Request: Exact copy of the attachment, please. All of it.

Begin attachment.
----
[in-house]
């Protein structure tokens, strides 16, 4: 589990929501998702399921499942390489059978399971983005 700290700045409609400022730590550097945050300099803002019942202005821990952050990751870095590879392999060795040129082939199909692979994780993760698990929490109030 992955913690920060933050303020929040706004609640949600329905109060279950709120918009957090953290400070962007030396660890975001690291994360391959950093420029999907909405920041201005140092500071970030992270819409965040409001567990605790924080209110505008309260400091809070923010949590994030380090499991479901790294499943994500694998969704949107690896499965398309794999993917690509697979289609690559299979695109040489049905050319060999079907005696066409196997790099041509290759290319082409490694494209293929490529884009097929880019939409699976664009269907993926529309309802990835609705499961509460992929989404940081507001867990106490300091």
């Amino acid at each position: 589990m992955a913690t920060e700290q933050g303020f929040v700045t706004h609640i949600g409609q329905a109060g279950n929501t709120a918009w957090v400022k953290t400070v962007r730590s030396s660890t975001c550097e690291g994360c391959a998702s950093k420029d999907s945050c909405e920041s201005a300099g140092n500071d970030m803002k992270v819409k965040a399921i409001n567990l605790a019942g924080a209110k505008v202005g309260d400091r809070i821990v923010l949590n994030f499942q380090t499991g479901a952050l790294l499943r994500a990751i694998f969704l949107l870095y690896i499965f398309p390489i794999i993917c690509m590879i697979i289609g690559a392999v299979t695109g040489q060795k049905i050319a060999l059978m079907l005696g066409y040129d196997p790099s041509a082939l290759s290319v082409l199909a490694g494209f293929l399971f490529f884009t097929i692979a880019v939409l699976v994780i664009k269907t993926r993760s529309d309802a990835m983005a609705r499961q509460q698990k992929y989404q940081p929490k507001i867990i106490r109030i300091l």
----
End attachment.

[in-house]
């Protein structure tokens, strides 16, 4: 589990929501998702399921499942390489059978399971983005 700290700045409609400022730590550097945050300099803002019942202005821990952050990751870095590879392999060795040129082939199909692979994780993760698990929490109030 992955913690920060933050303020929040706004609640949600329905109060279950709120918009957090953290400070962007030396660890975001690291994360391959950093420029999907909405920041201005140092500071970030992270819409965040409001567990605790924080209110505008309260400091809070923010949590994030380090499991479901790294499943994500694998969704949107690896499965398309794999993917690509697979289609690559299979695109040489049905050319060999079907005696066409196997790099041509290759290319082409490694494209293929490529884009097929880019939409699976664009269907993926529309309802990835609705499961509460992929989404940081507001867990106490300091």
């Amino acid at each position: 589990m992955a913690t920060e700290q933050g303020f929040v700045t706004h609640i949600g409609q329905a109060g279950n929501t709120a918009w957090v400022k953290t400070v962007r730590s030396s660890t975001c550097e690291g994360c391959a998702s950093k420029d999907s945050c909405e920041s201005a300099g140092n500071d970030m803002k992270v819409k965040a399921i409001n567990l605790a019942g924080a209110k505008v202005g309260d400091r809070i821990v923010l949590n994030f499942q380090t499991g479901a952050l790294l499943r994500a990751i694998f969704l949107l870095y690896i499965f398309p390489i794999i993917c690509m590879i697979i289609g690559a392999v299979t695109g040489q060795k049905i050319a060999l059978m079907l005696g066409y040129d196997p790099s041509a082939l290759s290319v082409l199909a490694g494209f293929l399971f490529f884009t097929i692979a880019v939409l699976v994780i664009k269907t993926r993760s529309d309802a990835m983005a609705r499961q509460q698990k992929y989404q940081p929490k507001i867990i106490r109030i300091l």